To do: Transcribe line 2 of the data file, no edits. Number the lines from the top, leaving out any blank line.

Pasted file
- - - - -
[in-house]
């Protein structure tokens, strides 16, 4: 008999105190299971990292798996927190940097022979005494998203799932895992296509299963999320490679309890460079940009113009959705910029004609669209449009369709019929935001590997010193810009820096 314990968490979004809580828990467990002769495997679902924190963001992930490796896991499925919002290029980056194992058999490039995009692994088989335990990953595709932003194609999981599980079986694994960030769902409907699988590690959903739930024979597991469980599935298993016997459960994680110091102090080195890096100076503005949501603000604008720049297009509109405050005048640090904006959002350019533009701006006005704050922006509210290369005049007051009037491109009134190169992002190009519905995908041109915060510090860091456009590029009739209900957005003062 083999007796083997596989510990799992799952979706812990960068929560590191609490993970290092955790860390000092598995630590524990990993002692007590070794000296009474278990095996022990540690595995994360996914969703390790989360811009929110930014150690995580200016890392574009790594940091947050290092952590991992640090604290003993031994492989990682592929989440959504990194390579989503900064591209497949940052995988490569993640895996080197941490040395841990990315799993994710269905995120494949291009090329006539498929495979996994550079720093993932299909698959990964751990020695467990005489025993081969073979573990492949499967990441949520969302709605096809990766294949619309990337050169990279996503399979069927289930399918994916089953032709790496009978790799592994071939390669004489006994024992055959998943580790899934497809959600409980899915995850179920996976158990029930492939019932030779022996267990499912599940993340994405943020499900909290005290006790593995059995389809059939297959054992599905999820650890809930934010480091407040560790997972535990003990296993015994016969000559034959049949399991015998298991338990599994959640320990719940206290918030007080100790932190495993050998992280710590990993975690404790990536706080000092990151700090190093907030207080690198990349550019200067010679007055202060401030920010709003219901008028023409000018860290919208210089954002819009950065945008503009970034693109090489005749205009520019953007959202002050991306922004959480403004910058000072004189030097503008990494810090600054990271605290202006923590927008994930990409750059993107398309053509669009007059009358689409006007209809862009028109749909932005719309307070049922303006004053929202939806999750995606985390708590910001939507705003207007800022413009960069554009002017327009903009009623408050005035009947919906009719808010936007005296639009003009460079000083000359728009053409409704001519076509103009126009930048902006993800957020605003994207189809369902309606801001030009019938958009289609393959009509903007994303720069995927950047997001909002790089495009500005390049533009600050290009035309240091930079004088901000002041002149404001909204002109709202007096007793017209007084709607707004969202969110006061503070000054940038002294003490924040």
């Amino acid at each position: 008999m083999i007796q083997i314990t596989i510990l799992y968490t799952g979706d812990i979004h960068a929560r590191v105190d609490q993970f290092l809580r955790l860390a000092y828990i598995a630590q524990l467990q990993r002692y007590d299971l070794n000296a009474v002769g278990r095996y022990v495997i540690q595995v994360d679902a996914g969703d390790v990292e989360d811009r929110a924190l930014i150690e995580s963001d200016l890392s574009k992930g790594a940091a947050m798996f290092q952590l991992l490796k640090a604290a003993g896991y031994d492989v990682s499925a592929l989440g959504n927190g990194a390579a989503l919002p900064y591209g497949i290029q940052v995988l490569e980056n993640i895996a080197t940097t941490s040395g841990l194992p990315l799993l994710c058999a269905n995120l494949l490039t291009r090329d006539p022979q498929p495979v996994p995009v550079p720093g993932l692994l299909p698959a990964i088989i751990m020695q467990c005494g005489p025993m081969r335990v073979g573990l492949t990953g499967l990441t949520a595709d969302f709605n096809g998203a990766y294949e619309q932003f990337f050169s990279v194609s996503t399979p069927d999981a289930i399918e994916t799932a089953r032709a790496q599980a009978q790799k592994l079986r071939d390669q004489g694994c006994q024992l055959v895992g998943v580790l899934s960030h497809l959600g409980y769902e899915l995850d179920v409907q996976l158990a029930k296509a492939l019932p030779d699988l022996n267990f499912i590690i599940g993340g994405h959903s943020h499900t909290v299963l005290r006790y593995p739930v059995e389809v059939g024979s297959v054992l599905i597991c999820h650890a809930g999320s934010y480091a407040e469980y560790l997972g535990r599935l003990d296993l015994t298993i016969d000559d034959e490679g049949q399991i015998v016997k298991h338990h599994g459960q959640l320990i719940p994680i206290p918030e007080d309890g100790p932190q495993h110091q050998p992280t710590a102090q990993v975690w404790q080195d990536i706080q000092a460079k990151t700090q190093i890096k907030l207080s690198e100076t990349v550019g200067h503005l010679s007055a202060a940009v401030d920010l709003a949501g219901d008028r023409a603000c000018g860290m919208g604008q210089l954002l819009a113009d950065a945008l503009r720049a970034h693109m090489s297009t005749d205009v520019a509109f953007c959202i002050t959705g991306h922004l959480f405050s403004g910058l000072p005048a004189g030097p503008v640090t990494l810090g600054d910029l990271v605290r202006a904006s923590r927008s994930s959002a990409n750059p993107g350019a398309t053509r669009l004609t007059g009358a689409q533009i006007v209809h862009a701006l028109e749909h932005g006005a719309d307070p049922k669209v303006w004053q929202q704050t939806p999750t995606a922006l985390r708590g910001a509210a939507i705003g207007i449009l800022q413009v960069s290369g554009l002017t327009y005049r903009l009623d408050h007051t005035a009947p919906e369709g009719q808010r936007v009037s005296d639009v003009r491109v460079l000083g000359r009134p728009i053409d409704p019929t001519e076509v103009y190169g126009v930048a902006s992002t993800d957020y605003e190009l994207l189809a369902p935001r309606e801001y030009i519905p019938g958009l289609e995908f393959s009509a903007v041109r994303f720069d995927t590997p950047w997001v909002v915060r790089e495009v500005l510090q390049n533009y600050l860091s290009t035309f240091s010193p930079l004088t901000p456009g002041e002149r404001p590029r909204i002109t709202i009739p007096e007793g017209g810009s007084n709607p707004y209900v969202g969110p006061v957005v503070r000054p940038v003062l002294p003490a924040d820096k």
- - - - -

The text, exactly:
């Protein structure tokens, strides 16, 4: 008999105190299971990292798996927190940097022979005494998203799932895992296509299963999320490679309890460079940009113009959705910029004609669209449009369709019929935001590997010193810009820096 314990968490979004809580828990467990002769495997679902924190963001992930490796896991499925919002290029980056194992058999490039995009692994088989335990990953595709932003194609999981599980079986694994960030769902409907699988590690959903739930024979597991469980599935298993016997459960994680110091102090080195890096100076503005949501603000604008720049297009509109405050005048640090904006959002350019533009701006006005704050922006509210290369005049007051009037491109009134190169992002190009519905995908041109915060510090860091456009590029009739209900957005003062 083999007796083997596989510990799992799952979706812990960068929560590191609490993970290092955790860390000092598995630590524990990993002692007590070794000296009474278990095996022990540690595995994360996914969703390790989360811009929110930014150690995580200016890392574009790594940091947050290092952590991992640090604290003993031994492989990682592929989440959504990194390579989503900064591209497949940052995988490569993640895996080197941490040395841990990315799993994710269905995120494949291009090329006539498929495979996994550079720093993932299909698959990964751990020695467990005489025993081969073979573990492949499967990441949520969302709605096809990766294949619309990337050169990279996503399979069927289930399918994916089953032709790496009978790799592994071939390669004489006994024992055959998943580790899934497809959600409980899915995850179920996976158990029930492939019932030779022996267990499912599940993340994405943020499900909290005290006790593995059995389809059939297959054992599905999820650890809930934010480091407040560790997972535990003990296993015994016969000559034959049949399991015998298991338990599994959640320990719940206290918030007080100790932190495993050998992280710590990993975690404790990536706080000092990151700090190093907030207080690198990349550019200067010679007055202060401030920010709003219901008028023409000018860290919208210089954002819009950065945008503009970034693109090489005749205009520019953007959202002050991306922004959480403004910058000072004189030097503008990494810090600054990271605290202006923590927008994930990409750059993107398309053509669009007059009358689409006007209809862009028109749909932005719309307070049922303006004053929202939806999750995606985390708590910001939507705003207007800022413009960069554009002017327009903009009623408050005035009947919906009719808010936007005296639009003009460079000083000359728009053409409704001519076509103009126009930048902006993800957020605003994207189809369902309606801001030009019938958009289609393959009509903007994303720069995927950047997001909002790089495009500005390049533009600050290009035309240091930079004088901000002041002149404001909204002109709202007096007793017209007084709607707004969202969110006061503070000054940038002294003490924040």